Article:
Bumperhead looks back to suburban youth in the 1970s, with an epilogue chapter decades later as closure. Bobby is Bumperhead, cruelly taunted as such by neighbourhood louts due to the top of his head bulging when he’s young. He’s rather aimless, but then that’s a family trait, his father talking little about work, and his mother seen as counting the minutes to her next cigarette.

While the narrative is ostensibly a straight parade from the late 1960s forward, Gilbert Hernandez throws in the deliberately unsettling anachronism of Bobby’s pal having an iPad providing glimpses of the future. Maybe it’s to distract from how much Hernandez is trawling through his own 1970s experiences, although also used to comment on a lack of imagination. Lalo has this fantastic device with a considerable portion of the future at his disposal, and he uses it to view pictures of nurses crapping, or atrocities. Without it, would he become Jeffrey Dahmer?

That teenage mixture of absolute certainty and insular insecurity is articulately conveyed, as is the redemptive power of music. However, Hernandez keeps a distance. Bobby wanders through life in a series of elegantly drawn black and white panels, never committing, passively accepting life as it happens, only music and the silence of his father able to move him to passion. There’s a sense of Hernandez considering some people’s high school days shape their lives, particularly if those lives continue to be lived in the same neighbourhood.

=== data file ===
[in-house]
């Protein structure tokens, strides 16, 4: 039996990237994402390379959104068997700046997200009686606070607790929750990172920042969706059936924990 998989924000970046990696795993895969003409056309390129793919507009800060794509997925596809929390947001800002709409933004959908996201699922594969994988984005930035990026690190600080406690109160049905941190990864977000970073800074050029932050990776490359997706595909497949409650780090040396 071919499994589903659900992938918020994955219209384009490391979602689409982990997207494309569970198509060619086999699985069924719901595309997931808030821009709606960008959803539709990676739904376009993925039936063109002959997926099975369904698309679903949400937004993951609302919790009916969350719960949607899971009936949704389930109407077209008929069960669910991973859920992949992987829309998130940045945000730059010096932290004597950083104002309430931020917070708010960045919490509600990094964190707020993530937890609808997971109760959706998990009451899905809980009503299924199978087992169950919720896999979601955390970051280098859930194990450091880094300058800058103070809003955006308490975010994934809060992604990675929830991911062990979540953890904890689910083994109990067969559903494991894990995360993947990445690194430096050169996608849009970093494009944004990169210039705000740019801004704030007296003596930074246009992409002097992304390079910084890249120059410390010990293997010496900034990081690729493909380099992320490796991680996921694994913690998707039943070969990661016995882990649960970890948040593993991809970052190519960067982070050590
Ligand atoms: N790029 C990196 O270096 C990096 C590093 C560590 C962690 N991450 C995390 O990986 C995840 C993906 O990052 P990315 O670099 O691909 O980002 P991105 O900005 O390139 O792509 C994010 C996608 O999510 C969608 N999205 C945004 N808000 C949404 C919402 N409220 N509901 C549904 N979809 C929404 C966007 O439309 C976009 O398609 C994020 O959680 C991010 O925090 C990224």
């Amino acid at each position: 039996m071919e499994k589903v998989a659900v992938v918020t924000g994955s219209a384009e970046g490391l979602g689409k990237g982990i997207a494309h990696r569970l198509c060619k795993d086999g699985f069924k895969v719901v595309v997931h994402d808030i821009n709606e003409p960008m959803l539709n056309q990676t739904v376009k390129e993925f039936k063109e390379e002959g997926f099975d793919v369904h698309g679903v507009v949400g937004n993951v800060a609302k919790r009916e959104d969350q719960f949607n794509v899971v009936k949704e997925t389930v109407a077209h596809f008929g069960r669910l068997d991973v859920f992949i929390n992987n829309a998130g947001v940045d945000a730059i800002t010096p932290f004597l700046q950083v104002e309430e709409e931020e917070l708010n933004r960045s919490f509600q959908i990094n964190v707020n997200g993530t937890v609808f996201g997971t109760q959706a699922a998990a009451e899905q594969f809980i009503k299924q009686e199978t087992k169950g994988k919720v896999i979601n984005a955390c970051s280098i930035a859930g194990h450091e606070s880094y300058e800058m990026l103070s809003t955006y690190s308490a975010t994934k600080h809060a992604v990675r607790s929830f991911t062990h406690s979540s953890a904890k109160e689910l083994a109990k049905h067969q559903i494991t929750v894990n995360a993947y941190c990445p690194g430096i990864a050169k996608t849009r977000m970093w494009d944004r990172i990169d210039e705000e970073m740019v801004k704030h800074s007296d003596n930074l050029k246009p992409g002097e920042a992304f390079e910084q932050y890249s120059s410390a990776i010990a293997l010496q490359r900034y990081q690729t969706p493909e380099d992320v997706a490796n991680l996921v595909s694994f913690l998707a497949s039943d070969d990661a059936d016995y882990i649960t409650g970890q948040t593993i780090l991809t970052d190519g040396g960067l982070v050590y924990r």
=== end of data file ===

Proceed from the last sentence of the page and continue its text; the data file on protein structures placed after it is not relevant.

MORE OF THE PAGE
The art is deliberately a little wooden, people given fixed expressions as they conceal their inner thoughts, and Bumperhead only really moves beyond walking pace during a couple of concerts. For all that, the cast are well designed and distinctive, Hernandez having fun with the 1970s fashions.

Neat little observations are present, but although Bobby explains himself, sometimes articulately, he doesn’t actually have much to say, which ensures he’s not a compelling protagonist. Combine that with a series of listless events, and it leaves Bumperhead as true to its cast, but without the depth of Hernandez’s Palomar stories or the wackyness of his b-movie pastiches.